September 24, 2012
Soldiers, football players and Alzheimer's patients... What do they all have in common? Brain injuries.
Come hear Stanley B. Prusiner, the 1997 recipient of the Nobel Prize for Physiology or Medicine, speak on the topic of brain injuries in these groups on Friday, October 12, 2012, at 5:30 pm.
Interested members of the public are cordially invited to the free talk in Freeborn Hall on the UC Davis campus. Reservations are not required.
Prusiner is the distinguished guest speaker for the Robert Dyar Labrador Memorial Lectureship in Epidemiology.
About Stanley Prusiner
Stanley B. Prusiner, M.D., is director of the Institute for Neurodegenerative Diseases and Professor of Neurology at the University of California, San Francisco where he has worked since 1972. He received his undergraduate and medical training at the University of Pennsylvania and his postgraduate clinical training at UCSF. From 1969-72, he served in the U.S. Public Health Service at the National Institutes of Health. Editor of 12 books and author of over 450 research articles, Prusiner’s contributions to scientific research have been internationally recognized.
Discoveries and Current Research
Dr. Prusiner discovered an unprecedented class of pathogens that he named prions. Prions are infectious proteins that cause neurodegenerative diseases in animals and humans. Dr. Prusiner discovered a novel disease paradigm when he showed prions cause disorders in humans that manifest as (1) sporadic, (2) inherited and (3) infectious illnesses. Dr. Prusiner demonstrated that prions are formed when a normal, benign cellular protein acquires an altered shape. His proposals of multiple shapes or conformations for a single protein as well as the concept of infectious proteins were considered heretical. Prior to Dr. Prusiner’s discoveries, proteins were thought to possess only one biologically active conformation. Remarkably, the more common neurodegenerative diseases like Alzheimer’s and Parkinson’s diseases have been found over the past two decades to be, like the prion diseases, disorders of protein processing. Dr. Prusiner’s current research focuses on determining the atomic structure of prions, deciphering the mechanism of replication and defining how biological properties are enciphered in prion strains. In addition, he is developing drug discovery aimed at producing therapeutics that retard neurodegeneration in Alzheimer’s, Parkinson’s and prion diseases as well as the frontotemporal dementias.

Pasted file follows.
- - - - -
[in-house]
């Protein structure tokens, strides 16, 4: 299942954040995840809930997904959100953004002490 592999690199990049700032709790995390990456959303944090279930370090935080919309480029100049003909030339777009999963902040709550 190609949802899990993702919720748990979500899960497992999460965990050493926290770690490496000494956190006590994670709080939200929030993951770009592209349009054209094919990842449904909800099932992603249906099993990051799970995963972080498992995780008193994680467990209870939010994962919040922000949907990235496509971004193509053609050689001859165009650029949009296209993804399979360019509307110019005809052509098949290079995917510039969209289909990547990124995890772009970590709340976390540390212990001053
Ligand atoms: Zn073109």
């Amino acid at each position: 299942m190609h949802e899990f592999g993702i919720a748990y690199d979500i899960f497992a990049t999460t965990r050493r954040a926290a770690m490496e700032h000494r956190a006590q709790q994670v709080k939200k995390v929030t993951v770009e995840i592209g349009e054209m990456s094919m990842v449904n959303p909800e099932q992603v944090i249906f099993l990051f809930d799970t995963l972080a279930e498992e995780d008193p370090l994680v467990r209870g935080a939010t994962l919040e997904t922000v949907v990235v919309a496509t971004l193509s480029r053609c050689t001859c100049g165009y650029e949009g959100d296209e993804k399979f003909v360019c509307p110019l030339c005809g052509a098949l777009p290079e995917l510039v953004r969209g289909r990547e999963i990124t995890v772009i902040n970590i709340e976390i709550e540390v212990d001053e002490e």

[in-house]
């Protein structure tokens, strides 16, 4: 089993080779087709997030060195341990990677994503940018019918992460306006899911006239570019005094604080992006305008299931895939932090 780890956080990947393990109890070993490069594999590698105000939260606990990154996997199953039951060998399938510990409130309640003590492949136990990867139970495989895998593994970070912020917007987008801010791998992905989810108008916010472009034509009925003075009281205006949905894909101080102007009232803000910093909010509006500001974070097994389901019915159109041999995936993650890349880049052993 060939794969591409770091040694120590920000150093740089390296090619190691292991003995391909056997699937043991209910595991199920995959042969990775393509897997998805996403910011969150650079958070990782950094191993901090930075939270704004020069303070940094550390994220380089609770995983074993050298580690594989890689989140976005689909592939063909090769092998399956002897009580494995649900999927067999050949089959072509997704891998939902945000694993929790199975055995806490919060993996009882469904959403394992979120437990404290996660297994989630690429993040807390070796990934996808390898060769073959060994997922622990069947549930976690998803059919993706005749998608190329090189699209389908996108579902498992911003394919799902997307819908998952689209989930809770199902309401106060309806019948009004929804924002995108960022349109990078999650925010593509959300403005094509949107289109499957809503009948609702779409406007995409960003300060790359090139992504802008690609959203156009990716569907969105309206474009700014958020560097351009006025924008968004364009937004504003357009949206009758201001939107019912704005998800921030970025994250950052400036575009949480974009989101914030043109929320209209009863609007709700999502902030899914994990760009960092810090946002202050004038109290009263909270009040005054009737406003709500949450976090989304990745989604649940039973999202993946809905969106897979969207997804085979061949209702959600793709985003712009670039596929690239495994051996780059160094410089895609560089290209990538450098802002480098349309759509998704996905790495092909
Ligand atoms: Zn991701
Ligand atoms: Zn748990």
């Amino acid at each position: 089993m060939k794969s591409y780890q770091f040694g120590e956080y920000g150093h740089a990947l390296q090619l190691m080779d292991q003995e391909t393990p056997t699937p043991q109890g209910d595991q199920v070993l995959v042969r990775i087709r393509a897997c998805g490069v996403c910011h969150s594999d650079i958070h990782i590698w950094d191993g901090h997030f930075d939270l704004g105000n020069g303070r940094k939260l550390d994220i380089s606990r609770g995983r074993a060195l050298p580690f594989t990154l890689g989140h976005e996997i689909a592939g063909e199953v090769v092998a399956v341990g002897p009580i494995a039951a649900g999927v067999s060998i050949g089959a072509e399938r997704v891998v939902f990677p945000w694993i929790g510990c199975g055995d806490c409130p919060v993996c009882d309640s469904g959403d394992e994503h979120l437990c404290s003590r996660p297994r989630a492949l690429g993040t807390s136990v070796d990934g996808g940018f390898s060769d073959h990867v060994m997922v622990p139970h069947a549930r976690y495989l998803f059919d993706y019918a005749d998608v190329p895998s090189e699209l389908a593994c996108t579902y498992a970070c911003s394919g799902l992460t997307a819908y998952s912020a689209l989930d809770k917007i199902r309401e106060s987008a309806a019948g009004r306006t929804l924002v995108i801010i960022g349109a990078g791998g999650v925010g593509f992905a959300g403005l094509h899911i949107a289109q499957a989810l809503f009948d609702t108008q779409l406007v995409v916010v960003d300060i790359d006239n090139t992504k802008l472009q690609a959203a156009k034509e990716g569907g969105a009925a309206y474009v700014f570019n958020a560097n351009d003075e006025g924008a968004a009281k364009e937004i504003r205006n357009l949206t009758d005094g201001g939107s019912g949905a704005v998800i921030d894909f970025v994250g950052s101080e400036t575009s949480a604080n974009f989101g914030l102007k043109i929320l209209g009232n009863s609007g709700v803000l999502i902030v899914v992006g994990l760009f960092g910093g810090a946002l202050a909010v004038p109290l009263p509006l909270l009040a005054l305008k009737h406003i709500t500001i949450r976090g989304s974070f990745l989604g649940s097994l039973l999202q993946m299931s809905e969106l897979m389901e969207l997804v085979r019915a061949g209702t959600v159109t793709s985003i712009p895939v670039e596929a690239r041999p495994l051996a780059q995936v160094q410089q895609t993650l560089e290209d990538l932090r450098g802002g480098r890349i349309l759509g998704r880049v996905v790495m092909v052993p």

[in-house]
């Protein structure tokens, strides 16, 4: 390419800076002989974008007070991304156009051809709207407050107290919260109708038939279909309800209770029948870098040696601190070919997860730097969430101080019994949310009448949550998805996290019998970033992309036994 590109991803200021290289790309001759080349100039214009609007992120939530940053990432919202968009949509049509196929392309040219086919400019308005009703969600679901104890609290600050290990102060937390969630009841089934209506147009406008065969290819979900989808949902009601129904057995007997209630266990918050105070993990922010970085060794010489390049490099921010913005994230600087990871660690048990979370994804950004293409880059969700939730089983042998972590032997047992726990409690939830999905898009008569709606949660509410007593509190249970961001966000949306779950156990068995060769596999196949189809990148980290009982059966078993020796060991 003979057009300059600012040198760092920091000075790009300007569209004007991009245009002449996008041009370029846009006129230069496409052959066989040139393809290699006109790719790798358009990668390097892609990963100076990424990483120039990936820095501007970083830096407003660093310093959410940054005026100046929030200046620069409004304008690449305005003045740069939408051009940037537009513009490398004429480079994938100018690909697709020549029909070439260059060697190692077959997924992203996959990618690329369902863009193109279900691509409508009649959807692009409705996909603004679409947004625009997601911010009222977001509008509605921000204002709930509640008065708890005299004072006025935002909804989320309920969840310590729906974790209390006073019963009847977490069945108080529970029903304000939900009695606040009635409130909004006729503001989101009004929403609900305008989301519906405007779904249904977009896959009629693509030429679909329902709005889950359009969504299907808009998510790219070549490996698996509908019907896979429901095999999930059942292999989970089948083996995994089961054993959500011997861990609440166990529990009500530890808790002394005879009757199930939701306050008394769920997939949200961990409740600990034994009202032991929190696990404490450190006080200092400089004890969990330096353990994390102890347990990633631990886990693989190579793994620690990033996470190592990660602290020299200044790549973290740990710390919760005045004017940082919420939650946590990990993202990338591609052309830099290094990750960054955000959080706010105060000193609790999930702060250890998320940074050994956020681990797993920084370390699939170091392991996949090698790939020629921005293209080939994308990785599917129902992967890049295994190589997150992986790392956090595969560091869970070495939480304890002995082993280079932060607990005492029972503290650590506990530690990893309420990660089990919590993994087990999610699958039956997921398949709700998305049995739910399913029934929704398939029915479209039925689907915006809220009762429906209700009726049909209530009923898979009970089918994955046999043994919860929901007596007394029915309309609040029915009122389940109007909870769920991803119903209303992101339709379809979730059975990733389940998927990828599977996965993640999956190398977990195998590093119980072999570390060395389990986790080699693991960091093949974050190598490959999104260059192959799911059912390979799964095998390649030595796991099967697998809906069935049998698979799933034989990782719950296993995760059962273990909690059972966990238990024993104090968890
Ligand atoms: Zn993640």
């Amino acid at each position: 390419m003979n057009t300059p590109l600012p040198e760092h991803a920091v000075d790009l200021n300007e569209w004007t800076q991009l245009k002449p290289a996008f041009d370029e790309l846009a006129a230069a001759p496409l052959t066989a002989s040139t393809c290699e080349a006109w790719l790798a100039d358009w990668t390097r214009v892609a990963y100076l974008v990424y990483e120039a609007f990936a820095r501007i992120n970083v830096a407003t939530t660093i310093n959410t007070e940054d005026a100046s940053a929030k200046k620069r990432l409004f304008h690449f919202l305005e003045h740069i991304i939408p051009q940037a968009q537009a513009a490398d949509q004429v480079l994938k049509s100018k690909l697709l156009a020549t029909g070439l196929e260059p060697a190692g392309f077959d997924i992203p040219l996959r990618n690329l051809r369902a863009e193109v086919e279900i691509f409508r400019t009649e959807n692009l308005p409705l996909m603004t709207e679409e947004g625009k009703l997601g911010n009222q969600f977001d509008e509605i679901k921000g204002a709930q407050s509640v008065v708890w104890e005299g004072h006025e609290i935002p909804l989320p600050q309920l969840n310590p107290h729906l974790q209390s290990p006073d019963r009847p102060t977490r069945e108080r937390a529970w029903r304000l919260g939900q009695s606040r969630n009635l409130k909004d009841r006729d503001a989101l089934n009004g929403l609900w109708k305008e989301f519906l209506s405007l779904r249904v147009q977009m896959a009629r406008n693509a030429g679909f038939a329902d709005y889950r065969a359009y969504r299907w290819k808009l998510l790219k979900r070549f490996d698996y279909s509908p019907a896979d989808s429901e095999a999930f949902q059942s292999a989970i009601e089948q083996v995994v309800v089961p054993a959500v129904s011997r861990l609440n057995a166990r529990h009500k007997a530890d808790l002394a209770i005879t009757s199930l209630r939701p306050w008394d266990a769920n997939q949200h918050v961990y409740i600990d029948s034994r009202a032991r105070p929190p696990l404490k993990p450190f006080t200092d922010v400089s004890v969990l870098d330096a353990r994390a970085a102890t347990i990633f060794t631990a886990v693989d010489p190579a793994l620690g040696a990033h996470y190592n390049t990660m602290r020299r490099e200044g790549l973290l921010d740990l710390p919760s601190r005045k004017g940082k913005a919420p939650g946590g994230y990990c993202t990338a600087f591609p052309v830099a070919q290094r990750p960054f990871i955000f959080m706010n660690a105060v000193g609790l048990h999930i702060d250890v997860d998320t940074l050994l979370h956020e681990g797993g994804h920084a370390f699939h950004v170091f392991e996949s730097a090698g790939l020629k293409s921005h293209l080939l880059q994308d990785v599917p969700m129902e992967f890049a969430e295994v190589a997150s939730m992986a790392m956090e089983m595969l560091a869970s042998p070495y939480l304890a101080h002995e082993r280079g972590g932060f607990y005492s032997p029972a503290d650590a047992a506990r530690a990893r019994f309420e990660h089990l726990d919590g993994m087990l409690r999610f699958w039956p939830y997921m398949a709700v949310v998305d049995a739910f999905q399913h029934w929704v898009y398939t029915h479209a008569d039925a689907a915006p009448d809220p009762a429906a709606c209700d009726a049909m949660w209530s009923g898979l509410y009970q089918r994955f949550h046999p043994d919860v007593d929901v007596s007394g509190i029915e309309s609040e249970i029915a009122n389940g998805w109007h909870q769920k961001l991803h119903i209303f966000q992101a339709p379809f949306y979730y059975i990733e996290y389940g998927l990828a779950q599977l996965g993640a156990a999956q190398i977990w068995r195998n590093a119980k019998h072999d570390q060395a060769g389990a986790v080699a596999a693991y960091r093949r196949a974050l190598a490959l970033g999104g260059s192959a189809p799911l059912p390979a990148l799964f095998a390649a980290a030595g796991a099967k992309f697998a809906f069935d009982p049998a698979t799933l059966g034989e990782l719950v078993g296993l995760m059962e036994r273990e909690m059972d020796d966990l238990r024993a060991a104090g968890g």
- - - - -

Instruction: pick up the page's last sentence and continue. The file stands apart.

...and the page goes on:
Awards and Distinctions
Dr. Prusiner is a member of the National Academy of Sciences, the Institute of Medicine, the American Academy of Arts and Sciences and the American Philosophical Society, and a foreign member of the Royal Society, London. He is the recipient of numerous prizes, including the Potamkin Prize for Alzheimer’s Disease Research from the American Academy of Neurology (1991); the Richard Lounsbery Award for Extraordinary Scientific Research in Biology and Medicine from the National Academy of Sciences (1993); the Gairdner Foundation International Award (1993); the Albert Lasker Award for Basic Medical Research (1994); the Paul Ehrlich Prize from the Federal Republic of Germany (1995); the Wolf Prize in Medicine from the State of Israel (1996); the Keio International Award for Medical Science (1996); the Louisa Gross Horwitz Prize from Columbia University (1997); the Nobel Prize in Physiology or Medicine (1997); and the National Medal of Science (2009).
Dr. Prusiner holds 50 issued or allowed United States patents, all of which are assigned to the University of California.
About the Lectureship
Faculty members of the Department of Population Health and Reproduction in the School of Veterinary Medicine and the Calvin Schwabe One Health Project sponsor the lectureship. Robert Dyar, MD endowed the Robert Dyar Labrador Memorial Lectureship in Epidemiology to recognize the School of Veterinary Medicine's pioneering achievements in veterinary epidemiology; encourage further development of the discipline; and stimulate student interest in veterinary epidemiology. Dyar told Calvin Schwabe, UC Davis’ first professor of epidemiology, that he would like to do something which would recognize the pioneering achievements of UC Davis in the field of veterinary epidemiology and encourage future development of that discipline on the campus. The resulting endowment also reflected his personal gratitude for the very close companionship that he, as a bachelor, had enjoyed all his life with a long series of Labrador Retriever friends, plus the kind and competent help that they had received over the years from practicing veterinarians. The lectureship's inaugural lecture took place in 1994.